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As this book was going to press, the Zappa Family Trust reached an agreement with online music distributor Musictoday.com to release both older titles and a slew of new records. Several of Zappa’s out-of-print albums, including Everything Is Healing Nicely, Frank Zappa Plays the Music of Frank Zappa, Civilization Phase III, Joe’s Domage, Joe’s Corsage, and FZ: OZ as well as two brand new albums, Joe’s Xmasage and Imaginary Diseases can now be found at http://stores.musictoday. com / store / dept.asp?band_id=1039&sfid=2&dept_id=8494. Freak Out! Frank Zappa & The Mothers of Invention. Originally released in February 1966. Currently available as Rykodisc RCD 10501. Absolutely Free. Frank Zappa & The Mothers of Invention. Originally released in April 1967. Currently available as Rykodisc RCD 10502. Lumpy Gravy. Frank Zappa. Originally released in December 1967. Currently available as Rykodisc RCD 10504. We’re Only in It for the Money. Frank Zappa & The Mothers of Invention. Originally released in September 1968. Currently available as Rykodisc RCD 10503. Cruising with Ruben & the Jets. Frank Zappa & The Mothers of Invention. Originally released in November 1968. Currently available as Rykodisc RCD 10505. Uncle Meat. Frank Zappa & The Mothers of Invention. Originally released in March 1969. Currently available as Rykodisc RCD 10506 / 07. Mothermania. Frank Zappa & The Mothers of Invention. Originally released in April 1969. Currently unavailable. Hot Rats. Frank Zappa. Originally released in October 1969. Currently available as Rykodisc RCD 10508. Burnt Weeny Sandwich. Frank Zappa & The Mothers of Invention. Originally released in February 1970. Currently available as Rykodisc RCD 10509. Weasels Ripped My Flesh. Frank Zappa & The Mothers of Invention. Originally released in August 1970. Currently available as Rykodisc RCD 10510. Chunga’s Revenge. Frank Zappa. Originally released in October 1970. Currently available as Rykodisc RCD 10511. Fillmore East, June 1971. Frank Zappa & The Mothers of Invention. Originally released in August 1971. Currently available as Rykodisc RCD 10512. Soundtrack to the Film 200 Motels. Frank Zappa. Originally released in October 1971. Often available used (Rykodisc RCD 10513). Not listed as currently available on the Rykodisc Web site. Just Another Band from L.A. Frank Zappa & The Mothers of Invention. Originally released in March 1972. Currently available as Rykodisc RCD 10515. Waka / Jawaka. Frank Zappa. Originally released in July 1972. Currently available as Rykodisc RCD 10516. The Grand Wazoo. Frank Zappa. Originally released in November 1972. Currently available as Rykodisc RCD 10517. Over-Nite Sensation. Frank Zappa. Originally released in September 1973. Currently available as Rykodisc RCD 10518. Apostrophe (’). Frank Zappa. Originally released in March 1974. Currently available as Rykodisc RCD 10519. Roxy & Elsewhere. Frank Zappa. Originally released in July 1974. Currently available as Rykodisc RCD 10520.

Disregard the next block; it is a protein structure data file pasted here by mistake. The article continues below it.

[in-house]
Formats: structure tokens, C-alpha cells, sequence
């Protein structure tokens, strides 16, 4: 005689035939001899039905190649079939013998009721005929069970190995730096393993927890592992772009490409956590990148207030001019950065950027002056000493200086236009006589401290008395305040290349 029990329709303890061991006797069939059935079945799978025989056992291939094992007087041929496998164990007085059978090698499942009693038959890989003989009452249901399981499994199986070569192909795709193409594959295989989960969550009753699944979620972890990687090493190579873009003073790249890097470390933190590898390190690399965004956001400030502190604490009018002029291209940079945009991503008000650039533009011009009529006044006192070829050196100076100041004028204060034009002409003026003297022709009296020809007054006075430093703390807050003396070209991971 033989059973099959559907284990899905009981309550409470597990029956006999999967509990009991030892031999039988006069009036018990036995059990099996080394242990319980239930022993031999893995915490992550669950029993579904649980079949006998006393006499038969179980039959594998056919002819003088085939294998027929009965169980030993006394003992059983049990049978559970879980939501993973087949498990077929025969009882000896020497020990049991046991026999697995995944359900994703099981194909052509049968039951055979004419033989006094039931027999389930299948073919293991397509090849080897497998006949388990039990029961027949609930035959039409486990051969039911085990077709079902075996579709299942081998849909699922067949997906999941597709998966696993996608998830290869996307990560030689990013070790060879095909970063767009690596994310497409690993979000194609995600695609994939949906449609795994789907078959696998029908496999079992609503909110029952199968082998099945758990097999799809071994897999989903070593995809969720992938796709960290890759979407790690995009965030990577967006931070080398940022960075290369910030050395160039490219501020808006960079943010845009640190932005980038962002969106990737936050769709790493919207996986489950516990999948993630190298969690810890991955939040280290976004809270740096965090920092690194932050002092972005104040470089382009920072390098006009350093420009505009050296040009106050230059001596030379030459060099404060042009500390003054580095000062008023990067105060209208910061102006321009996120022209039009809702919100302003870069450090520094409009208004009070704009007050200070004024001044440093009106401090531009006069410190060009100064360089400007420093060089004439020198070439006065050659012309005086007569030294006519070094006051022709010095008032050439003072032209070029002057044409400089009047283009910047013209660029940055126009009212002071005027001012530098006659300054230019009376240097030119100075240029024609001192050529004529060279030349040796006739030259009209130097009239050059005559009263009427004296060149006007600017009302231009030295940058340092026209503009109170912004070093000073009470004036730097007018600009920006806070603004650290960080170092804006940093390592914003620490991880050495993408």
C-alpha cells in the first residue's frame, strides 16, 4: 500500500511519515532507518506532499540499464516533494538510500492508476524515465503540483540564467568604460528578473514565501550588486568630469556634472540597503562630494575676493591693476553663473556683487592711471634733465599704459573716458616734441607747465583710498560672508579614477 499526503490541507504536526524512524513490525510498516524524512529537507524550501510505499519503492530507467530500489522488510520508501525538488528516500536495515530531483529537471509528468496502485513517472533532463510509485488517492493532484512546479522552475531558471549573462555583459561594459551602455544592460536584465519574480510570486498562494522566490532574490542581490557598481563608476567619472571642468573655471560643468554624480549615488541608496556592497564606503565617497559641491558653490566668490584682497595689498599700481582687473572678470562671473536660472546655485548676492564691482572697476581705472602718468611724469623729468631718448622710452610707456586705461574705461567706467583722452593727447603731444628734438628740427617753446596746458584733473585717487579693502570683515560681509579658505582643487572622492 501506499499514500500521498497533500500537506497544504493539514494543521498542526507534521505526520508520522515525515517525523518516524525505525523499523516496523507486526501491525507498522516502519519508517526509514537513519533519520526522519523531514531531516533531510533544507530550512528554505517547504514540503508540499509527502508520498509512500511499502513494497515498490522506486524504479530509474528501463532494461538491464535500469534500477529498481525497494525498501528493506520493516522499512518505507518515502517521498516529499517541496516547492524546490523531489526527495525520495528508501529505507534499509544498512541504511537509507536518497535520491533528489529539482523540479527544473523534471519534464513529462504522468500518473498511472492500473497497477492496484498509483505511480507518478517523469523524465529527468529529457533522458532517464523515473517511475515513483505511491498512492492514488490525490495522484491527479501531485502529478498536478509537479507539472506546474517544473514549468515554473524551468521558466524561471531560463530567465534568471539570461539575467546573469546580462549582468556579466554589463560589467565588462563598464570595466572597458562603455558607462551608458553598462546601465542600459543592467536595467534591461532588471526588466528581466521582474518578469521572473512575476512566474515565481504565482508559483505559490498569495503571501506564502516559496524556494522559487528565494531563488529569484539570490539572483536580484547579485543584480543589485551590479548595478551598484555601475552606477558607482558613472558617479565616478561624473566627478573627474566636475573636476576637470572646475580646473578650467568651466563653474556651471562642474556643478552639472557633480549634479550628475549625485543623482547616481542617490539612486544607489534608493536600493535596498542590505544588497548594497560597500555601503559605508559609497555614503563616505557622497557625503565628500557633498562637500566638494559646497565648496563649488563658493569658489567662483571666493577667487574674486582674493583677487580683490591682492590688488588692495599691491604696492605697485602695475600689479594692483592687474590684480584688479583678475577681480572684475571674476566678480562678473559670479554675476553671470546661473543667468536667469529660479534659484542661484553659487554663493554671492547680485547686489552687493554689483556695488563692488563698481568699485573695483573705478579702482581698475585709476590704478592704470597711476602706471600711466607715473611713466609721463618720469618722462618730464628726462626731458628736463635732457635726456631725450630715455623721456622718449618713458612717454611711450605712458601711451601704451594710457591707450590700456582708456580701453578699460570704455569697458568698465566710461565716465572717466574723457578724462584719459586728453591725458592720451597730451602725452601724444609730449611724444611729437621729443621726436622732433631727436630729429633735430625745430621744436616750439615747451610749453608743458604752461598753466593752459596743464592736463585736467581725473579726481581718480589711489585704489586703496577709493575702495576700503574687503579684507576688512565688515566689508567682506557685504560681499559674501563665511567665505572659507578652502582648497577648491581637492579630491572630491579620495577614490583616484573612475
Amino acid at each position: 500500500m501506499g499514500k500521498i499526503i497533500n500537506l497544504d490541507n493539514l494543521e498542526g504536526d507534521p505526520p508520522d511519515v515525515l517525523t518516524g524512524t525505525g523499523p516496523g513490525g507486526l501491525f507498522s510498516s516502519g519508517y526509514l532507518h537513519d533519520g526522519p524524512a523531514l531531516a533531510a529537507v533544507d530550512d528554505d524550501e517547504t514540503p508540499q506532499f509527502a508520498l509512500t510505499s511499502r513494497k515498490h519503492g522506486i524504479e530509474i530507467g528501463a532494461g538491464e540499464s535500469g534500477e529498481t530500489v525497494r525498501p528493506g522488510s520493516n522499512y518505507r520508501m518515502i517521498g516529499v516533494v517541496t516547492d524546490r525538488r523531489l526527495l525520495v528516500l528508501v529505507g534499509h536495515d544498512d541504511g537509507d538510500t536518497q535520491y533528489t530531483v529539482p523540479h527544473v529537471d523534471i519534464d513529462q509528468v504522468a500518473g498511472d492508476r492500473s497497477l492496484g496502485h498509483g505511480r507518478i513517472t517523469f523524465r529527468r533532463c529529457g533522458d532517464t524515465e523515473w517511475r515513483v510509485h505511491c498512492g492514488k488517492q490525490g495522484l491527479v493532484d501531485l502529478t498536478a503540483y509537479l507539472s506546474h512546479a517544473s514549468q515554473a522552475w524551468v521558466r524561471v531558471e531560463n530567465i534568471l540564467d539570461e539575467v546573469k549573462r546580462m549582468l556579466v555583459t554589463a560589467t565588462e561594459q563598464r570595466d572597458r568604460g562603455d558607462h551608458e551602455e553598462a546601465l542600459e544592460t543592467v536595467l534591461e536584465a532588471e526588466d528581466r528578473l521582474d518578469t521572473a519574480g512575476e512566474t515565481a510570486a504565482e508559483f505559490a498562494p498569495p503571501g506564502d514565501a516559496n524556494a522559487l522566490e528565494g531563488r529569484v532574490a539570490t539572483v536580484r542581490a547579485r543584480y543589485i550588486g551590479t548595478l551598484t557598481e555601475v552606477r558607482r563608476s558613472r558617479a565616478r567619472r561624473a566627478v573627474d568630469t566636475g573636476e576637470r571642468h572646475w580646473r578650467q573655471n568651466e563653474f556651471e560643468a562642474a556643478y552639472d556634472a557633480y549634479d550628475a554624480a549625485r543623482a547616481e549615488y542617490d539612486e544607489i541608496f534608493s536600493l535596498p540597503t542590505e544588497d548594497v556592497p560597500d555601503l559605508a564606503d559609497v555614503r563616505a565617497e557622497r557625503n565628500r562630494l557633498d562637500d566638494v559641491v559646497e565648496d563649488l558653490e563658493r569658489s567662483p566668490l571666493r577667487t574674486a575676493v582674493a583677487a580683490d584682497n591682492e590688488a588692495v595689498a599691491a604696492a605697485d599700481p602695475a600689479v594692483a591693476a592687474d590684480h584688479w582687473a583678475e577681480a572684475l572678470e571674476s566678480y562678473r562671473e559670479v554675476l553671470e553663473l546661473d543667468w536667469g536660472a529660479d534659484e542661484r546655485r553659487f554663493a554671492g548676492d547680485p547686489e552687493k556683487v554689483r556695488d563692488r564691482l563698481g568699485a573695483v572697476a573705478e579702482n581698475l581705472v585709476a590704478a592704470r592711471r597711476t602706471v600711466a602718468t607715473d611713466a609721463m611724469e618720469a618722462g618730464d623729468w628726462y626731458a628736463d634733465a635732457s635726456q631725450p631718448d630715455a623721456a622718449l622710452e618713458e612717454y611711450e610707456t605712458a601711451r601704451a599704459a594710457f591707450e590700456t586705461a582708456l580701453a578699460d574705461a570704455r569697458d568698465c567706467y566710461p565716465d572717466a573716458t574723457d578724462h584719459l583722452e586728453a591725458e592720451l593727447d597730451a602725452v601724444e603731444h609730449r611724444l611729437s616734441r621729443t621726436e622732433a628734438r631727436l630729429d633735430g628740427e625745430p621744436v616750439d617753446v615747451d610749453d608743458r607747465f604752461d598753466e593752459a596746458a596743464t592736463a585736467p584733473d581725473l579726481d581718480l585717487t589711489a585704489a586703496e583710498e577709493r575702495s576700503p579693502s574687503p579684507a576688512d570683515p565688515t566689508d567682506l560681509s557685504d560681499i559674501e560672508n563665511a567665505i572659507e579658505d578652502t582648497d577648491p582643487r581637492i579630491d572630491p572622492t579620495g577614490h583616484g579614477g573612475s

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One Size Fits All. Frank Zappa & The Mothers of Invention. Originally released in June 1975. Currently available as Rykodisc RCD 10521. Bongo Fury. Frank Zappa / Captain Beefheart. Originally released in October 1975. Currently available as Rykodisc RCD 10522. Zoot Allures. Frank Zappa. Originally released in October 1976. Currently available as Rykodisc RCD 10523. Zappa in New York. Frank Zappa. Originally released in March 1978. Currently available as Rykodisc RCD 10524 / 25. Studio Tan. Frank Zappa. Originally released in September 1978. Currently available as Rykodisc RCD 10526. Sleep Dirt. Frank Zappa. Originally released in January 1979. Currently available as Rykodisc RCD 10527. Sheik Yerbouti. Frank Zappa. Originally released in March 1979. Currently available as Rykodisc RCD 10528. Orchestral Favorites. Frank Zappa. Originally released in May 1979. Currently available as Rykodisc RCD 10529. Joe’s Garage Acts I, II & III. Frank Zappa. Originally released in September 1979 (Act I) and November 1979 (Acts II & III). Currently available as Rykodisc RCD 10530 / 31. Tinsel Town Rebellion. Frank Zappa. Originally released in May 1981. Currently available as Rykodisc RCD 10532. Shut Up ’N Play Yer Guitar. Frank Zappa. Originally released in May 1981. Currently available as Rykodisc RCD 10533 / 34 / 35.1 You Are What You Is. Frank Zappa. Originally released in September 1981. Currently available as Rykodisc RCD 10536. Ship Arriving Too Late to Save a Drowning Witch. Frank Zappa. Originally released in May 1982. Currently available as Rykodisc RCD 10537. The Man from Utopia. Frank Zappa. Originally released in March 1983. Currently available as Rykodisc RCD 10538. Baby Snakes. Frank Zappa. Originally released in March 1983. Currently available as Rykodisc RCD 10539. Boulez Conducts Zappa: The Perfect Stranger. Frank Zappa. Originally released in August 1984. Currently available as Rykodisc RCD 10542. Them or Us. Frank Zappa. Originally released in October 1984. Currently available as Rykodisc RCD 10543. Thing-Fish. Frank Zappa. Originally released in November 1984. Currently available as Rykodisc RCD 10544 / 45. Francesco Zappa. Frank Zappa. Originally released in November 1984. Currently available as Rykodisc RCD 10546. The Old Masters Box I. Frank Zappa. Originally released in April 1985. Currently unavailable. Frank Zappa Meets the Mothers of Prevention. Frank Zappa. Originally released in November 1985. Currently available as Rykodisc RCD 10547. Does Humor Belong in Music? Frank Zappa. Originally released in January 1986. Currently available as Rykodisc RCD 10548. The Old Masters Box II. Frank Zappa. Originally released in November 1986. Currently unavailable.